Nobody can argue against the convenience that comes with playing retro video games with emulators, but there are some retro gamers who swear by playing video games on an old-school CRT TV.
So why are CRT TVs better for gaming? There’s a technical argument to be made. For example, CRT TVs offer less input lag. But there’s also an argument to be made about how great classic games actually look on old school TVs, despite their low resolution. You can judge for yourself after checking out these 10 comparisons.
Mario Kart 64 – Sharp Pixels vs. Sony KV-20FS100
A common thread throughout these comparisons is how CRT TVs smooth out the sharp pixel edges and blend everything together nicely. This couldn’t be more obvious in this Mario Kart 64 example. The sharp pixels on modern LCD and LED displays make the 2D kart sprites stick out even more than they did in 1996.
Siren In Final Fantasy 6 – Sharp Pixels vs. Sony KV-14AF1
On modern displays, the brilliant pixel art in Final Fantasy 6 looks blocky and jumbled, but a CRT displays the art as it was meant to be seen. Look at how the colors on Siren’s skin blends together nicely.
Dracula In Castlevania: Symphony of the Night – Sharp Pixels vs. Sony KV-13M51
Dracula’s features are lost in the sharp pixels, especially along the brow and eyes. Also notice how the red in Dracula’s eyes have an ominous glow on a CRT, whereas the eyes are represented by two awkward red dots on modern technology.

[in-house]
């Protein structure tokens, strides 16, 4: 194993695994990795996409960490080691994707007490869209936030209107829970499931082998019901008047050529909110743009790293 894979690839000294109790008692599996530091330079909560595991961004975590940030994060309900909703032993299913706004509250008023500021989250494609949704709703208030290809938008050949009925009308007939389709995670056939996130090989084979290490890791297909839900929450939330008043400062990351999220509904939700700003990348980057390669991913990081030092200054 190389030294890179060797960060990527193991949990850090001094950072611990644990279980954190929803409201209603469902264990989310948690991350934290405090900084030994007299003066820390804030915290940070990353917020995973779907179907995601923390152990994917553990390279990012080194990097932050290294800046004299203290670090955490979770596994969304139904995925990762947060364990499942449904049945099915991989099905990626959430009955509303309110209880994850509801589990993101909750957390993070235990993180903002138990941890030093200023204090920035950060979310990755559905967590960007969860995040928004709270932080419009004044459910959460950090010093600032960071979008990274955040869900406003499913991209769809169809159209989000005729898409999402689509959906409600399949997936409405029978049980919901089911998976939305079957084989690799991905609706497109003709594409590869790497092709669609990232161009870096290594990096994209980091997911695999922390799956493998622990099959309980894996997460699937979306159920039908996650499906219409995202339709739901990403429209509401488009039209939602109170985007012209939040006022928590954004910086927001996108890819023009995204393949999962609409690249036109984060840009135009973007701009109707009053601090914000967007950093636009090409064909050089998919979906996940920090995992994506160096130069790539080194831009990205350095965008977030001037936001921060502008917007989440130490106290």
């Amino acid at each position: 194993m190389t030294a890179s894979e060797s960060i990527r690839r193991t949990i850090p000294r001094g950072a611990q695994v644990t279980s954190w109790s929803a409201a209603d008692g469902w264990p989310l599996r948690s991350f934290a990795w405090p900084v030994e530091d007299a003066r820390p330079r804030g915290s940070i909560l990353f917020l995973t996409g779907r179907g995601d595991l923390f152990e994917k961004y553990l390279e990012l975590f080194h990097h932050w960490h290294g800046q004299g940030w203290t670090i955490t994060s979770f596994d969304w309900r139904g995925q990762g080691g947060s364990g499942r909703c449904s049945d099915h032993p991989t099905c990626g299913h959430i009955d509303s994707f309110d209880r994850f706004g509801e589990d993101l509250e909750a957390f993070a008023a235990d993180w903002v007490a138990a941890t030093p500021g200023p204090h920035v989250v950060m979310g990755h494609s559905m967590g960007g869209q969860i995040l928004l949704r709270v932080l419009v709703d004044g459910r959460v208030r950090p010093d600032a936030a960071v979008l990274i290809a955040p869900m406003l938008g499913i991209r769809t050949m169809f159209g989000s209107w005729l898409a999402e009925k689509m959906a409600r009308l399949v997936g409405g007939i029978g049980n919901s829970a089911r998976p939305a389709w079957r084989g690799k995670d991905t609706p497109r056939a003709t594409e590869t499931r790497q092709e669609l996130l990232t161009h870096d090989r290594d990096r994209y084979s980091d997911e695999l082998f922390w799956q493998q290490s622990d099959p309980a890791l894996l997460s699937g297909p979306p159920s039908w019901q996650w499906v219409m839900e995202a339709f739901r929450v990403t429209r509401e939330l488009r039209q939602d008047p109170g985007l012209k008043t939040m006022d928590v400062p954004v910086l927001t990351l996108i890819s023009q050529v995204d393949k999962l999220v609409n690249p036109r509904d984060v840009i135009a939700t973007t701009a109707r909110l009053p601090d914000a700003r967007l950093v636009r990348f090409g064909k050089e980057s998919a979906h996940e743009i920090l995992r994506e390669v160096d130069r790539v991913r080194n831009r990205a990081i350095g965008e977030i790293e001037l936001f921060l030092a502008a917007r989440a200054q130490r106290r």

Mega Man 2 – Sharp Pixels vs. Sony KV-14AF1
This Mega Man 2 example highlights how water effects don’t translate well on modern technology. But on a CRT, the water actually looks like water.
Fatal Fury 3: Road to the Final Victory – Sharp Pixels vs. Sony KV-13M51
The most striking differences in this example can be found in the hair and skin color. While the sprites don’t look bad on a modern display, it’s understandable why many people would prefer the CRT.
Super Mario RPG – Sharp Pixels vs. Sony KV-27S42
While the sprites in Mario games aren’t very detailed to begin with, you can see how Peach’s dress looks much more like a dress on a CRT instead of a blob of pixels.
Chadarnook In Final Fantasy 6 – Sharp Pixels vs. Sony KV-14AF1
The fog/mist in this example looks too sharp and blocky on LCD and LED displays. On a CRT, it looks more hazy and cloudy.
Streets of Rage 2 – Sharp Pixels vs. Sanyo DS-13320
If you were playing Streets of Rage 2 on an LCD display, you might mistakenly believe that Blaze has some sort of skin condition. On a CRT, the shading on the skin just looks much better.
Richter in Castlevania: Symphony of the Night – Sharp Pixels vs. Sony KV-13M51
This example from Castlevania: Symphony of the Night is much like the earlier example with Dracula. The details on Richter’s face look better on a CRT.
Final Fantasy 7 – Sharp Pixels vs. Sony KV-14AF1
This portrait from Final Fantasy 7 looks like a blocky mess on modern displays. Fun fact: during the development of Final Fantasy 7, the developers used high-end Sony PVMs and BVMs.